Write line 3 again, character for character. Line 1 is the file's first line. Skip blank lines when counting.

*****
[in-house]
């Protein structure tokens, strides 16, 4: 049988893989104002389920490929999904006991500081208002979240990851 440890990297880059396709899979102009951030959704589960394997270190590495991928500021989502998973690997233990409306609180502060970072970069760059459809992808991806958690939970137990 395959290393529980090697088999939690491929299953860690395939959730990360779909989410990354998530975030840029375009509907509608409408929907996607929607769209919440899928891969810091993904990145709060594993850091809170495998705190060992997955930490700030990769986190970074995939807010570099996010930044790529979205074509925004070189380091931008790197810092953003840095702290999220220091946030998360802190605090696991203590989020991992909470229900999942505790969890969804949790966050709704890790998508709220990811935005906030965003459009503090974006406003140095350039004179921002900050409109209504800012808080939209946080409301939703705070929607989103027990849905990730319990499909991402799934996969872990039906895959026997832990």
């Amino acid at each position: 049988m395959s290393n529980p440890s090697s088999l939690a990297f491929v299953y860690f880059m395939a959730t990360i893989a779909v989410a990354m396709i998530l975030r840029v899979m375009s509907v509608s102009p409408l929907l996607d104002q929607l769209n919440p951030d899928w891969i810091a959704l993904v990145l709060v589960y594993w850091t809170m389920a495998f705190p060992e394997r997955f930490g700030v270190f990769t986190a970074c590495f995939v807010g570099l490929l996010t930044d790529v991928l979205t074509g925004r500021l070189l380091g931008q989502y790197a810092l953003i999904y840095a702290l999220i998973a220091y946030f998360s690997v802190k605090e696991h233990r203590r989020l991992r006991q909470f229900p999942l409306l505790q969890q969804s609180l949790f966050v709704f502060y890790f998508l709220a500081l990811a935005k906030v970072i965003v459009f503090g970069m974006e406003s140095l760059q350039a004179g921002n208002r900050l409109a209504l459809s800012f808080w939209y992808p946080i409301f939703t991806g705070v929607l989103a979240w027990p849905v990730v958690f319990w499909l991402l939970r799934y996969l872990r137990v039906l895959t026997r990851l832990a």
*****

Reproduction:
């Amino acid at each position: 049988m395959s290393n529980p440890s090697s088999l939690a990297f491929v299953y860690f880059m395939a959730t990360i893989a779909v989410a990354m396709i998530l975030r840029v899979m375009s509907v509608s102009p409408l929907l996607d104002q929607l769209n919440p951030d899928w891969i810091a959704l993904v990145l709060v589960y594993w850091t809170m389920a495998f705190p060992e394997r997955f930490g700030v270190f990769t986190a970074c590495f995939v807010g570099l490929l996010t930044d790529v991928l979205t074509g925004r500021l070189l380091g931008q989502y790197a810092l953003i999904y840095a702290l999220i998973a220091y946030f998360s690997v802190k605090e696991h233990r203590r989020l991992r006991q909470f229900p999942l409306l505790q969890q969804s609180l949790f966050v709704f502060y890790f998508l709220a500081l990811a935005k906030v970072i965003v459009f503090g970069m974006e406003s140095l760059q350039a004179g921002n208002r900050l409109a209504l459809s800012f808080w939209y992808p946080i409301f939703t991806g705070v929607l989103a979240w027990p849905v990730v958690f319990w499909l991402l939970r799934y996969l872990r137990v039906l895959t026997r990851l832990a």